Using the Windows Firewall with RMS

If you are using the Windows Firewall shipped with Windows Server 2003 Service Pack 1, you probably already know that you must create firewall exceptions on each server in your RMS environment in order for RMS to function correctly. If not, read on.


When the Windows Firewall is turned on, it blocks all unsolicited inbound packets to the server. Depending on how your RMS environment is configured, several firewall exceptions must be created. Let’s run through the different scenarios:


On your Active Directory domain controllers, you must create exceptions for TCP ports 389 (used for LDAP queries to Active Directory) and TCP 3268 (the communication port for the Active Directory global catalog server). These ports exceptions are the minimum that RMS requires. It is likely that if the Windows Firewall is enabled on a domain controller several other non-RMS related ports will have to be opened as well.


On the RMS server, you must open either TCP port 80 (used for HTTP communication) or TCP port 443 (used for HTTPS). If SSL is used in your RMS environment, you should use TCP 443.Otherwise, use TCP port 80.


If your Logging database is on the same server as your RMS installation, you don’t have to create any additional port exceptions. However, if they are installed on different servers, you will have to open TCP ports 1433 and 445. TCP port 1433 is the default port for the SQL server listener and TCP port 445 is the port used for provisioning the SQL server via Named Pipes.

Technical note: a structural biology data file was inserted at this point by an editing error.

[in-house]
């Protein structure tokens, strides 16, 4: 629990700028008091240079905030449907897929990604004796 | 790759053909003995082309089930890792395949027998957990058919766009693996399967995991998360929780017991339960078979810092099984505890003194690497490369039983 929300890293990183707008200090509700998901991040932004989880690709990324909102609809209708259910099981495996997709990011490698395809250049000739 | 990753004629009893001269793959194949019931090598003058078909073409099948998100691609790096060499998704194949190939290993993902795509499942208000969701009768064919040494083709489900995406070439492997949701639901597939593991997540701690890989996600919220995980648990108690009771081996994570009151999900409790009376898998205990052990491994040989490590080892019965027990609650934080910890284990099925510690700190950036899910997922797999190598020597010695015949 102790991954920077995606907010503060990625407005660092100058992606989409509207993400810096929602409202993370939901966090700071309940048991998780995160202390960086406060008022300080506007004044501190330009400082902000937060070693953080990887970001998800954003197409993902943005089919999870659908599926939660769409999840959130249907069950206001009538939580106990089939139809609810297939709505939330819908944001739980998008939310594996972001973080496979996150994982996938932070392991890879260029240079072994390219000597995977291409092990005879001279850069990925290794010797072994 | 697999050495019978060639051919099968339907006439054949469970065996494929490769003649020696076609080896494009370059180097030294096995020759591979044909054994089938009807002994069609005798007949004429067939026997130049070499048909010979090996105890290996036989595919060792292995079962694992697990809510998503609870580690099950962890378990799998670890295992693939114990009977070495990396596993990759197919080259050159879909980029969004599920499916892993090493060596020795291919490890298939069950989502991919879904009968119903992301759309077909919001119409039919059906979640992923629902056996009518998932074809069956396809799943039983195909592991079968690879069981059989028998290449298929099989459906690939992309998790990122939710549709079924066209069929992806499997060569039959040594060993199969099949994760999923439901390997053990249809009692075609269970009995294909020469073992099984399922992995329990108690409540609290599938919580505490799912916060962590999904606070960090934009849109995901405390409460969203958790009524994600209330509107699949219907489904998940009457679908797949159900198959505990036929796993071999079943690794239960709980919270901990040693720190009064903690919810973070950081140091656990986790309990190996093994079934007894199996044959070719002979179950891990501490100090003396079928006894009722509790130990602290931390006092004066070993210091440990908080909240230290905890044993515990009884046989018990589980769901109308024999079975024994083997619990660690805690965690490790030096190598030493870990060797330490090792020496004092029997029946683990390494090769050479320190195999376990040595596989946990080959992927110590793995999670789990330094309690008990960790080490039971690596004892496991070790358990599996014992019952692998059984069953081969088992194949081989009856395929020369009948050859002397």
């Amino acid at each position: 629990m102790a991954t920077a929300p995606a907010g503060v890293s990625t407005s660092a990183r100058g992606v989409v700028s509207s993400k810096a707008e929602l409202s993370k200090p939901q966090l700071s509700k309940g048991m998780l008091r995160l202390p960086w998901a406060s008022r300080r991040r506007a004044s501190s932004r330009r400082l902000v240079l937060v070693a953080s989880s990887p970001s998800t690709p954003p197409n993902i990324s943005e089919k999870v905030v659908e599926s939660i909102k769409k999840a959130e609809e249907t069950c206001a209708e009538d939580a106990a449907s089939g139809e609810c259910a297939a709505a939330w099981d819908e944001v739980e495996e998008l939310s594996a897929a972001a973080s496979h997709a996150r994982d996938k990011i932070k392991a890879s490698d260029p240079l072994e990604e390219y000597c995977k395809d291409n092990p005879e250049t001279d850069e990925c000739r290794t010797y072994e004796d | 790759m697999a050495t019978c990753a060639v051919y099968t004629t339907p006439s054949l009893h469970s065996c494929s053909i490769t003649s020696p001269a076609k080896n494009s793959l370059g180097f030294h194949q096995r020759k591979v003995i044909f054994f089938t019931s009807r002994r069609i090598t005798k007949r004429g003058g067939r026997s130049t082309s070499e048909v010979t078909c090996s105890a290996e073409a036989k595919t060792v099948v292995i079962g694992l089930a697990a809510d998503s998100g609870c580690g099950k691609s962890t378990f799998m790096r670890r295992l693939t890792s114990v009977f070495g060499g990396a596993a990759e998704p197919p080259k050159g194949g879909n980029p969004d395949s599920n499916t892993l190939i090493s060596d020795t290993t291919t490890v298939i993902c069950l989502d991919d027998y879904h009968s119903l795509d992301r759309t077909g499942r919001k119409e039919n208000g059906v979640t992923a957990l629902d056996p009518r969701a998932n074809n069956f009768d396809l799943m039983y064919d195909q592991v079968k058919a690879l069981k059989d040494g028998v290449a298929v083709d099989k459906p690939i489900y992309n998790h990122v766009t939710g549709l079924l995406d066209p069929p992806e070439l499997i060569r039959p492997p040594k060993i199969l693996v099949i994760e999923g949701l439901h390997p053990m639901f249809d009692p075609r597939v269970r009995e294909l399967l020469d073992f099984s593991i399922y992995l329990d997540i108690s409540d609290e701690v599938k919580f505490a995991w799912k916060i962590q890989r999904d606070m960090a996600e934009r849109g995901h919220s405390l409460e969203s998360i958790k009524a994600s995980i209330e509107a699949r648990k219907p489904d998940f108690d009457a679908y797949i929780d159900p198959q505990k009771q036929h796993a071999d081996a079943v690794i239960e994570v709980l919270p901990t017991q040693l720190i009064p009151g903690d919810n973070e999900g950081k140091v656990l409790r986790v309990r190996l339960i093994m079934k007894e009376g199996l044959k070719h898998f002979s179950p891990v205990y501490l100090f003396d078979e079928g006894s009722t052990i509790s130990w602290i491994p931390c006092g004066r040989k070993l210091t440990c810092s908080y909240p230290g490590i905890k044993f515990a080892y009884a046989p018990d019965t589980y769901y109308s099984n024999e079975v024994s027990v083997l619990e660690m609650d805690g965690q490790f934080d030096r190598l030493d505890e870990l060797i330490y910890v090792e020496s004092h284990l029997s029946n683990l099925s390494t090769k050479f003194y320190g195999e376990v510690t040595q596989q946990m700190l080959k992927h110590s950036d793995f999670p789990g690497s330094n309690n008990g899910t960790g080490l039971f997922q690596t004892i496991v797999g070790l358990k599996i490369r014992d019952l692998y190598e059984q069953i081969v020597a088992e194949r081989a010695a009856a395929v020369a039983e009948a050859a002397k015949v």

It’s very important to scope these exceptions correctly. If you are not using RMS outside of your organization’s network, you should scope the firewall in such a way that all packets destined to these ports are dropped from computers that are not on your organization’s network. However, if you are using the RMS Extranet cluster URL, it is likely that the RMS port (either TCP 80 or TCP 443) will need to be exposed to the Internet. Additionally, TCP port 445 should never be allowed on the Internet since this is also the file sharing port for all operating systems Windows 2000 and later.


Feel free to let us know what you think by posting comments.


Brian Lich